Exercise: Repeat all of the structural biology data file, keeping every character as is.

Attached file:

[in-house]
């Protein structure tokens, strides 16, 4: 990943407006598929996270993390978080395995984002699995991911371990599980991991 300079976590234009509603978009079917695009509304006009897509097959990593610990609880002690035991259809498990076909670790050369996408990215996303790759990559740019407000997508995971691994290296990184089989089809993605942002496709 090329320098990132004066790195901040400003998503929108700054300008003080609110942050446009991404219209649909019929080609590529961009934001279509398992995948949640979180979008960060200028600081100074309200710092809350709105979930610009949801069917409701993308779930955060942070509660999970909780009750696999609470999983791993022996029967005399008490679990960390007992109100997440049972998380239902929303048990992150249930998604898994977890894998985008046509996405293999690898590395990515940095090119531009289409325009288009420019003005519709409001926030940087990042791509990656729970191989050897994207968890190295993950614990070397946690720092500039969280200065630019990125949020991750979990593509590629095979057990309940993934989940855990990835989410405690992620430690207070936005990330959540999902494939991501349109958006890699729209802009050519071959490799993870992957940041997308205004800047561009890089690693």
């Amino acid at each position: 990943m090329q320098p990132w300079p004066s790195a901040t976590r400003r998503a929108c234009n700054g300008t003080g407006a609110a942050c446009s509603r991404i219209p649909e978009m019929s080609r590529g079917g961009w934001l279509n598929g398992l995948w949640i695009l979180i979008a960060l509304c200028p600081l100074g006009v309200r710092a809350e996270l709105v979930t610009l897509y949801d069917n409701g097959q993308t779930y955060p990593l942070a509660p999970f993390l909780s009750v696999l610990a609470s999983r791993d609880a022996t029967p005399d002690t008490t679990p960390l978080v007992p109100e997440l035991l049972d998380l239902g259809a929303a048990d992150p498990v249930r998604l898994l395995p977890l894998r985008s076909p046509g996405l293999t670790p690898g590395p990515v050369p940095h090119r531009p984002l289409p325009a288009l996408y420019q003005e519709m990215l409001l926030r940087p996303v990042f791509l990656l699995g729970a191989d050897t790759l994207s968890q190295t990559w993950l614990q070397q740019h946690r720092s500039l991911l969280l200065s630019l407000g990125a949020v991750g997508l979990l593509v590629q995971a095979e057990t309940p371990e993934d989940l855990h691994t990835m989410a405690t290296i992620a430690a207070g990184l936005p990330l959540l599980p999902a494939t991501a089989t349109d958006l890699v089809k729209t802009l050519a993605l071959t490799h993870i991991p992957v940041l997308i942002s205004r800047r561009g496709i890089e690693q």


[in-house]
């Protein structure tokens, strides 16, 4: 990943407006598929996270993390978080395995984002699995991911371990599980991991 300079976590234009509603978009079917695009509304006009897509097959990593610990609880002690035991259809498990076909670790050369996408990215996303790759990559740019407000997508995971691994290296990184089989089809993605942002496709 090329320098990132004066790195901040400003998503929108700054300008003080609110942050446009991404219209649909019929080609590529961009934001279509398992995948949640979180979008960060200028600081100074309200710092809350709105979930610009949801069917409701993308779930955060942070509660999970909780009750696999609470999983791993022996029967005399008490679990960390007992109100997440049972998380239902929303048990992150249930998604898994977890894998985008046509996405293999690898590395990515940095090119531009289409325009288009420019003005519709409001926030940087990042791509990656729970191989050897994207968890190295993950614990070397946690720092500039969280200065630019990125949020991750979990593509590629095979057990309940993934989940855990990835989410405690992620430690207070936005990330959540999902494939991501349109958006890699729209802009050519071959490799993870992957940041997308205004800047561009890089690693």
């Amino acid at each position: 990943m090329q320098p990132w300079p004066s790195a901040t976590r400003r998503a929108c234009n700054g300008t003080g407006a609110a942050c446009s509603r991404i219209p649909e978009m019929s080609r590529g079917g961009w934001l279509n598929g398992l995948w949640i695009l979180i979008a960060l509304c200028p600081l100074g006009v309200r710092a809350e996270l709105v979930t610009l897509y949801d069917n409701g097959q993308t779930y955060p990593l942070a509660p999970f993390l909780s009750v696999l610990a609470s999983r791993d609880a022996t029967p005399d002690t008490t679990p960390l978080v007992p109100e997440l035991l049972d998380l239902g259809a929303a048990d992150p498990v249930r998604l898994l395995p977890l894998r985008s076909p046509g996405l293999t670790p690898g590395p990515v050369p940095h090119r531009p984002l289409p325009a288009l996408y420019q003005e519709m990215l409001l926030r940087p996303v990042f791509l990656l699995g729970a191989d050897t790759l994207s968890q190295t990559w993950l614990q070397q740019h946690r720092s500039l991911l969280l200065s630019l407000g990125a949020v991750g997508l979990l593509v590629q995971a095979e057990t309940p371990e993934d989940l855990h691994t990835m989410a405690t290296i992620a430690a207070g990184l936005p990330l959540l599980p999902a494939t991501a089989t349109d958006l890699v089809k729209t802009l050519a993605l071959t490799h993870i991991p992957v940041l997308i942002s205004r800047r561009g496709i890089e690693q």